EnergyLab represents a nexus between energy needs and demands on the one hand, and the existence of technologically-competitive companies in the field of energy systems and installations plus universities with the human and material resources required for research.

Aiming for the perfect bioclimatic building

January 15, 2008

A new building inaugurated last December at the Almeria Solar Platform is set to achieve energy savings in a range of 80 t0 90%, compared to a conventional building. What´s more, the energy that it does consume comes from renewable sources.

It is part of a research project that will run up until 2010: a myriad of sensors will check if actual conditions match the theorical predictions posited in its design and construction.

CIEMAT, the Spanish Research Center for Energy and Environmental Technologies, is behind this initiative called PSE-ARFRISOL (initials for Bioclimatic Architecture and Solar Cooling, in Spanish), with an initial budget of almost 59 million dollars. It is joined by the universities of Oviedo and Almeria and different construction (Acciona, Dragados, FCC and OHL) and solar energy companies (Atersa, Gamesa Solar, Isofoton and Unisolar).

Its main objective is to develop a total of five architectural prototypes, one for each climate area found in Spain (Cold, Warm, Hot dry and Hot wet).

arfrisol.jpg

(Photo courtesy of Ciemat)

The building just inaugurated corresponds to an area, Almeria, that fits the hot and dry conditions. The Almeria Solar Platform, where it is located, is a center from the CIEMAT network that pioneers different cutting-edge solar technologies and installations.

The building comprises active strategies like thermal solar collectors, pv panels, forced ventilation and absorption pumps, as well as passive strategies, such as solar chimneys, natural (simple and crossed) ventilation, buried pipes for cooling, etc.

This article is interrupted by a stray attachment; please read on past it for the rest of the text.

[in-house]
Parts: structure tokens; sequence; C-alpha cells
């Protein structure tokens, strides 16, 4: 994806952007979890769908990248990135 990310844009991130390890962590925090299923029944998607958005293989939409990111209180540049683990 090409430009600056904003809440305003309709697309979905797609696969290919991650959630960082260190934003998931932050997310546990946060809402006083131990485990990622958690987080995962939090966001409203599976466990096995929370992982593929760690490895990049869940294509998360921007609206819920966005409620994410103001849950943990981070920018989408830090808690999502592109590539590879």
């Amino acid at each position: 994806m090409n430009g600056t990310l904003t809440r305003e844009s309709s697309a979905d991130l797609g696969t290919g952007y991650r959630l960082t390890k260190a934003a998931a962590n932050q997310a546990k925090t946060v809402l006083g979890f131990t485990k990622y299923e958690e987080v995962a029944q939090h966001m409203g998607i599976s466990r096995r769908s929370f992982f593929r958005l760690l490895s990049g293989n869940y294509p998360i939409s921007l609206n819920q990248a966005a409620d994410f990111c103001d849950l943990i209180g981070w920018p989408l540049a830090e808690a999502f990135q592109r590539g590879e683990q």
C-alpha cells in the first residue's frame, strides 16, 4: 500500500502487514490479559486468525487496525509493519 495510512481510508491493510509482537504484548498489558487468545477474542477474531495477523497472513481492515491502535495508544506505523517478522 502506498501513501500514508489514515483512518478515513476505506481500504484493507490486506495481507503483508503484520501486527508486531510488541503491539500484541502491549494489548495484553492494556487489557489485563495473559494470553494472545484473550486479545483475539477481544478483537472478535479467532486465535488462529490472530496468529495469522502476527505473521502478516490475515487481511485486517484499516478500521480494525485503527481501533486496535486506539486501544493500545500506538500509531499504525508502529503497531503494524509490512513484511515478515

Even though technology helps, so does common sense to take advantage of the climate conditions of the place regarding the orientation of the building, natural lighting and isolation treatments, to give some examples.

Iberdrola Buys its First Gas Powered Combined Cycle Plant in U.S.

August 5, 2007

Iberdrola through PPM, the North American subsidiary of Scottish Power, has reached an initial agreement to buy a combined cycle power plant in Oregon. If the deal goes through, this will be the Spanish company’s first plant to use combined cycle technology to produce electricity by burning natural gas.

Iberdrola already owns wind parks and gas storage facilities (through PPM), and with the upcoming takeover of Energy East, it will acquire coal plants and gas and power distribution networks that reach 3 million customers.

According to industry insiders, the deal to buy the combined-cycle natural gas power plant in Klamath County, Oregon is worth some €120 million (around $160 million). A spokesperson from Iberdrola said the company has reached an initial agreement to purchase the plant from Klamath County for an undisclosed amount.

The 506 MW plant was built in Klamath in 2001 and supplies power to Oregon and California, among other states.